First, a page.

Photograph by Alex Bailey
UP FOR THE COUNT: Philip Seymour Hoffman plays an American DJ in 'Pirate Radio.'
'Pirate Radio,' a look at '60s broadcasting anarchy in the U.K., is all wet
By Richard von Busack
DISMISSING Pirate Radio as a bad film made by bad people is shirking responsibility. It's an easy shot to describe it as a sinking ship—Pirate Radio tries to top the ending of Titanic with a new Miracle of Dunkirk. But Pirate Radio is handily the worst movie of the year, and that alone gives it some stature, some worthiness of dissection.
Director/writer Richard Curtis' Pirate Radio, a.k.a. The Boat That Rocked and a few worse titles, wastes a roster of first-rate actors, including Philip Seymour Hoffman, Bill Nighy, Nick Frost and January Jones. Curtis also rubbishes a fascinating story, the history of how ship-to-shore radio short-circuited the BBC's ban on rock music during the 1960s. Those interested in the facts of the matter are led to John Dougan's book on the album The Who Sell Out, part of the 33 1/3 series.
Taking this interesting David and Goliath story, Curtis' inspiration was to put pontoons under Animal House and float it. Kenneth Branagh plays the John Cleese–like fussy inspector, who determines to use the British government to shut down the musical madcaps afloat on a boat, broadcasting in the North Sea. It's not a one-note performance, it's more like a quarter-note. Branagh turns up, sputters at an assistant and then repeats this effort at least six times over the course of the film.
Nighy plays the saturnine owner of the boat, and he has the proper louche 1960s air but nothing to do with it; he stands around, making the sour persimmon face, and we wait for something to happen. Tom Sturridge plays the ship's cabin boy—he's there because he's supposed to be looking for the father he never knew among the radio men there. And he's also trying to lose his male-maidenhead, to one of the many girls who drift aboard and leave afterward.
Hoffman is the legend-in-his-own mind American DJ called the Count, whose big moment is replaying John Goodman's "Ever heard of Vietnam?" routine from The Big Lebowski. Some rivalry is established when a fellow Yank DJ arrives on the boat: repeat-offender Rhys Ifans playing the silky (or rather drippingly oleaginous) Gavin Cavanaugh.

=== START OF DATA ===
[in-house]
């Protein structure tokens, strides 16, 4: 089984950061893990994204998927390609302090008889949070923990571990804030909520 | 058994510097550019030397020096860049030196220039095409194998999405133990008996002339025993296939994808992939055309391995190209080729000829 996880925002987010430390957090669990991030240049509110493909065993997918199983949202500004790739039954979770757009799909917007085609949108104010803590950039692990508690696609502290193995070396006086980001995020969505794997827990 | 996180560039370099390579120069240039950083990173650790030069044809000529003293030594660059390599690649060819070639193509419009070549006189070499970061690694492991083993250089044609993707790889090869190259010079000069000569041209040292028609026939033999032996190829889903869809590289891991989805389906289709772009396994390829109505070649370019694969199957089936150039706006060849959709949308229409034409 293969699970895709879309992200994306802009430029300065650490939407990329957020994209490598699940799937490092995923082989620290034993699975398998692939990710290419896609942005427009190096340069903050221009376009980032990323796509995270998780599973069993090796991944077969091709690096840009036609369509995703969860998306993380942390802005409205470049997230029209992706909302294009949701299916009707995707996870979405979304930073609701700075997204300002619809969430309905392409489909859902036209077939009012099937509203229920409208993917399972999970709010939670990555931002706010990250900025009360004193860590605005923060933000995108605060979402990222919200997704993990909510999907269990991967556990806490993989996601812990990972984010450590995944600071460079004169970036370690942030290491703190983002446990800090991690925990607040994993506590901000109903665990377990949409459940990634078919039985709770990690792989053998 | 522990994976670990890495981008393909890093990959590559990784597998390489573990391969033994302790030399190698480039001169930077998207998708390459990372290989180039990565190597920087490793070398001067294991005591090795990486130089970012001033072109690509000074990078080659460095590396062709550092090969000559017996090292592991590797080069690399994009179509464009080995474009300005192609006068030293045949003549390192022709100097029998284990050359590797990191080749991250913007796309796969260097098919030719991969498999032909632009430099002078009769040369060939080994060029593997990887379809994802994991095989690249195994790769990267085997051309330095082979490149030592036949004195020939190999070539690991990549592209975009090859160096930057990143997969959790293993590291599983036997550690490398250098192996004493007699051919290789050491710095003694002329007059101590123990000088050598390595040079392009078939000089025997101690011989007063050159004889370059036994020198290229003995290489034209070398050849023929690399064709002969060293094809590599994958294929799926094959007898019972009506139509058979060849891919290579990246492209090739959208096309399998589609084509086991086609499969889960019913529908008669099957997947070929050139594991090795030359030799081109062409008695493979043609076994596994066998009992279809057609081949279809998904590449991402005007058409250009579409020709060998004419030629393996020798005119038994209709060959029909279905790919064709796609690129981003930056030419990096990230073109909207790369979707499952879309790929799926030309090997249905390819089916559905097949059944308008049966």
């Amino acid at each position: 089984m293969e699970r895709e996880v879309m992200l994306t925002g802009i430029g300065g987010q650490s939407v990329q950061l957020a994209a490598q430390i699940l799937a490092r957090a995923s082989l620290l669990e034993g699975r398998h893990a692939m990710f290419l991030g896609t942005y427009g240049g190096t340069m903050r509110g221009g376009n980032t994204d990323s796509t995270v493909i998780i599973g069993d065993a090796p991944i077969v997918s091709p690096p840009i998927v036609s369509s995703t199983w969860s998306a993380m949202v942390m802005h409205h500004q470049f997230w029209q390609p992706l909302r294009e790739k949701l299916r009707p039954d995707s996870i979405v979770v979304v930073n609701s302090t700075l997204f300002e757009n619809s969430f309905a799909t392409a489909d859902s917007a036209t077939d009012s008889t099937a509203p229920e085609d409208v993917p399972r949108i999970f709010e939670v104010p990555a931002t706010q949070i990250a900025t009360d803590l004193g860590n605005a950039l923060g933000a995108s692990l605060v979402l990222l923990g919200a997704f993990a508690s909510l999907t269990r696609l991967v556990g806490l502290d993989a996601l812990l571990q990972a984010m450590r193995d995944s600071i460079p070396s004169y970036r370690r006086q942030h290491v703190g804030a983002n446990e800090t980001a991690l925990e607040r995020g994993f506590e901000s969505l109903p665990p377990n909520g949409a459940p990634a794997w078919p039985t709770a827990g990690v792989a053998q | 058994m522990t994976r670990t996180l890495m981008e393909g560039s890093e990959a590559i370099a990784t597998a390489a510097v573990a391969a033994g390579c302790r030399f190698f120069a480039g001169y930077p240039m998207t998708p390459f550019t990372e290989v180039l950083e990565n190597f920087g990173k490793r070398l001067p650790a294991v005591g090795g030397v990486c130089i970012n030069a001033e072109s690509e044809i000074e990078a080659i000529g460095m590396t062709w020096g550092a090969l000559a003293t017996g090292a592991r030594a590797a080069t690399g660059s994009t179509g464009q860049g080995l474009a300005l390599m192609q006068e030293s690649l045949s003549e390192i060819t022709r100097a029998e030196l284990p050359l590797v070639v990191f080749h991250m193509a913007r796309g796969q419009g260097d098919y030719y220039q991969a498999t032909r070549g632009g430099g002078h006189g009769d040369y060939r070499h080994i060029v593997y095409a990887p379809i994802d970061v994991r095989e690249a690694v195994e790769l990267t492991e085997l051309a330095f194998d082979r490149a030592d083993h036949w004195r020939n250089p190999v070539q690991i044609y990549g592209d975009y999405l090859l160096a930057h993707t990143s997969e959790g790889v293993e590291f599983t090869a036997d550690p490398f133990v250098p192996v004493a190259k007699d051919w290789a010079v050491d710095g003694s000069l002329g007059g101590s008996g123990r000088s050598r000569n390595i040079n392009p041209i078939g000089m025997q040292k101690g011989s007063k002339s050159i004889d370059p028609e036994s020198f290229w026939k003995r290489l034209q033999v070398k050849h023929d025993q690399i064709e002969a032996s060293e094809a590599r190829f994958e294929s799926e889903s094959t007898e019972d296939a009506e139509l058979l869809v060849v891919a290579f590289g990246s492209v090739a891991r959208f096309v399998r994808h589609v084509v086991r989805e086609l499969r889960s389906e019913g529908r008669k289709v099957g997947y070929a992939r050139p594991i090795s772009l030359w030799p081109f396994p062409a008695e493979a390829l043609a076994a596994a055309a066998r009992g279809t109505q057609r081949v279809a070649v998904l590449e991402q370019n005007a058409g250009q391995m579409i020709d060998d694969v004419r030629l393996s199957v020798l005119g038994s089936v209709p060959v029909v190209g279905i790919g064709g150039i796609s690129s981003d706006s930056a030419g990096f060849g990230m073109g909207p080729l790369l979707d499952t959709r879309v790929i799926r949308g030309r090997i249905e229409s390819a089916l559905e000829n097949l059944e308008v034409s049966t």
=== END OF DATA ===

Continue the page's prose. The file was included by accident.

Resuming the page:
Needing something to cut to, Curtis shows the listeners to the radio in England; some rocking out on the toilet (three separate shots); most are frozen, their necks are craned, as if they were Communist slaves taking in the last broadcast from Radio Free Europe. But what the Rock Boat is spinning is surprisingly moldy-oldy needle drops. The cast tries to glom on to this music's fading energy, like people trying to warm themselves around a fire made of toothpicks.
Pirate Radio has a stink on it. It's the aura of flop-sweat: of people trying too hard at a show, such as has been decried by critics going back to Nietzsche. It also has the mungy odor of a film made by people thoroughly sure of themselves—Elvis Costello's song about radio sums this self-importance up: "They really think we're getting out of control."
The movie's self-congrats lets the cast look at all women as potential groupies. Pirate Radio is especially rough on the actresses. Katherine Parkinson plays Felicity, a declared lesbian; she's a minority, but what exactly is she doing on the boat? I don't recall even seeing her make tea for the boys. (If Curtis was going to rewrite history so much, why not give a woman a shot at the turntable?)
Jones—we know how good she is from Mad Men—has to give a speech about why she married one man just to get closer to another; this goes beyond a challenge to an actress and is some kind of special category of sadistic wastage. Emma Thompson is smarter—she turns up immersed in a turtleneck sweater that seems to be devouring her. Blinkered by sunglasses, she may hope not to be recognized whatsoever.
The self-importance of rock & roll—lampooned so beautifully in one of the year's best films, Anvil! The Story of Anvil—causes a moment of great dismay-inducement. It's an end-title crawl brandishing 40 years' worth of album covers to prove that rock had a great run despite its enemies.
Among this parade—Grace Jones, disco with a capital D, part of rock's history?—is the cover of the aforementioned Elvis C's My Aim Is True. That was the album, you'll recall, that dismissed the kind of radio-DJ self-love this film wallows in, hippopotamus-wise: "The radio is in the hands of such a lot of fools trying to anesthetize the way that you feel."
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